Kites for Peace

In the last couple of days there has been an extraordinary mish-mash of television on the subject of Islam and Israel. All but one sanitising Islam and denigrating Israel.
For example, yesterday’s hostile portrait of Geert Wilders BBC2 seen through thick-lensed left-wing specs. The filmmaker’s agenda was showing – almost embarrassingly – so hopefully no-one will have been persuaded to change their minds on the issue from watching it. One thing that stood out was the way the filmmaker saw Israel. He assumed that just a slight association with it was enough to turn Wilders into a villain. And the bit where he approached Wilders with his furry microphone, feebly bleating something unintelligible while Wilders and entourage swept past, then “See! He wouldn’t speak to me!” I found that hilarious.
Straight away, most people will have switched on to Dispatches Channel 4 for the Islamic Schools programme. I thought they were trying to stretch a tiny bit of material too far – they kept repeating bits of it – they should have concentrated more on the Ofsted inspectors, and asked why nobody seemed to suspect anything or care. Melanie Phillips has this.
Nevertheless, these contrasting items provide a good example of the art of television, showing how it can make you think one thing one minute, and another, the next.
Which brings me to the major four-parter on Channel 4, The Promise. The director has a left wing agenda, and he tries to pretend he hasn’t. Take a look at the website, see Lindsay Hilsum’s potted history which leaves out the important bits, read some of the tweets and comments, and weep. The audience thinks they’re being educated.

Then for desert, last night’s Newsnight with Michael Morpurgo. He’s been to Gaza, and he’s got it into his head that Israelis target children. It’s so firmly embedded in his brain that even though Paxman says “the Israelis don’t go in to deliberately target children” , and he admits that “It’s not that they they’re targeted”, it still pops back in a few seconds later, when he says “You can’t achieve peace by targeting children.”
Call me cynical, but I think I know whose side he’s on. Even Paxo had a tiny go at him, reminding him of the traumas suffered by Sderot children. Louise Ellman did well, but she missed a few opportunities. Of the malnutrition he witnessed – not caused by the blockade of course – she should have pointed out the lorryloads of goods that go into Gaza every day, not to mention the international aid that pours in. Where is it all? She should have mentioned the hate that is taught to the children, not in Israel, but in Gaza.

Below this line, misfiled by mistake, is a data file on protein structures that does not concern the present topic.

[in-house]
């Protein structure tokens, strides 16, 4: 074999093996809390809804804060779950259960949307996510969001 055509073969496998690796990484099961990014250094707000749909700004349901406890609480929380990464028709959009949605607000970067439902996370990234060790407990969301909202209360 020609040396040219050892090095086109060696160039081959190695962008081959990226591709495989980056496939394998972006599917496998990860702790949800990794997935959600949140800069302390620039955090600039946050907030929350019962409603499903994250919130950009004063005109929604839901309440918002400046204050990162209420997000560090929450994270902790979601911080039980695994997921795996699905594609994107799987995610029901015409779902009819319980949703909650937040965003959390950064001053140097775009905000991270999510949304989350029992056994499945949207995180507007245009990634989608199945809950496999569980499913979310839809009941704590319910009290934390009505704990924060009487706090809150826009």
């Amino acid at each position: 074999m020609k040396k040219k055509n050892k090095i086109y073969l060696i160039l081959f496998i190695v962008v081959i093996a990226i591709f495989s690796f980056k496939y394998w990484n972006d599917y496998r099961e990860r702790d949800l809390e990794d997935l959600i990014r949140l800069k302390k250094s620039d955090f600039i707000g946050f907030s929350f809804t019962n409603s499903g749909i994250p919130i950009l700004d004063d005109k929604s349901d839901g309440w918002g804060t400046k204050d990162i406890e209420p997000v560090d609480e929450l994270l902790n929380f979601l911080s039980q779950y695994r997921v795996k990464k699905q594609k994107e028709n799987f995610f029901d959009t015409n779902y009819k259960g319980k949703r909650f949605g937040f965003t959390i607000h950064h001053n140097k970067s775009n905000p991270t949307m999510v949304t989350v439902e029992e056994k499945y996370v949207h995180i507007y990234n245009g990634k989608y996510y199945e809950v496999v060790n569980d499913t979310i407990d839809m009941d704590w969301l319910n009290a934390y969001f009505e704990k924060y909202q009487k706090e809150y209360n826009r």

I wondered why the donkey cart with the allegedly injured child rushed past at the exact moment they were filming. But Pallywood makes you cynical. I’d also like to know exactly what the Israelis had to say about targeting children. Of course, as Jeremy Bowen would say, they’d be partial, so we shouldn’t believe them, which makes rather a mockery out of all reporting. The BBC could just get ‘impartial’ people to speculate, and stop bothering to verify or investigate anything. That’s what they already do on the telly, some broadcasters more than others.

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15 Responses to Kites for Peace

  1. dave s says:

    This Morpugo is supposed to understand the meaning of words. To target by definition implies a deliberate act or the word is meaningless.


  2. David Preiser (USA) says:

    At least Paxman made a tiny effort to stop the lie about targeting children.  How many times was it let through, though?


    • sue says:

      Yes he did. You could have knocked me down with a feather. But the way he dealt with this item, especially near the end, showed he really hasn’t a clue.


  3. familyjaffa says:

    I noticed the Murprgo comments in the Radio Times. His statements beg clarification. e.g. “.. I witnessed the shooting of a Palestinian boy, who had strayed too close to the great wall that surrounds Gaza”.
    1. Did he REALLY witness the shooting?
    2. Which great wall is that exactly?
    3. Why was the boy there?What was he doing in the buffer zone?
    “He was with his donkey and cart, …doing his work, gathering rubble to be recycled”
    4. Recycled for peaceful purposes? Or not? How does Murpurgo know for sure?
    ” I heard the shots fired, his screams of agony, saw the blood on his trousers, as the cart carrying him came rushing past taking him to hospital”
    5. So Murpurgo DIDN’T  witness the shooting then.That was a lie.
    6. Why no ambulance?
    ” Here was a child, imprisoned  and under siege, being deliberately targeted….”

    Drip, drip, drip, the poison is unending. And the ordinary man in the street absorbs it without even knowing it’s happening.

    The very same Radio Times has a half page spread (Pick of the Day- according to who, is my question) called True Stories:War child. showing on More 4. Documentary of the week, a follow up to a previous programme. A big almost half page picture showing “Nine-year -old Amal in what remains of her home after an Israeli attack”
    I have no idea if the programme is balanced or not, but the man in the street doesn’t even have to watch the programme to find the story. It’s all there in technicolor in the Radio Times. No context as to why the house was targeted, no statement to explain why the Israelis attacked a seemingly inocuous house. No need. The Radio Times reader has absorbed more of the poison.

    Drip, drip, drip. 


    • NotaSheep says:

      It is the drip, drip, drip that is the most evil part of the BBC bias. They know it works, most people absorb the narrative and so a country is turned to hate Israel and by extension Jews who do not vocally attack Israel themselves.


      • Andrew says:

        This is exactly it.  They are absolute masters of this and it goes hand in glove where their bias by omission, full in the knowledge that most people treat the Beeb as their principal news source in the UK.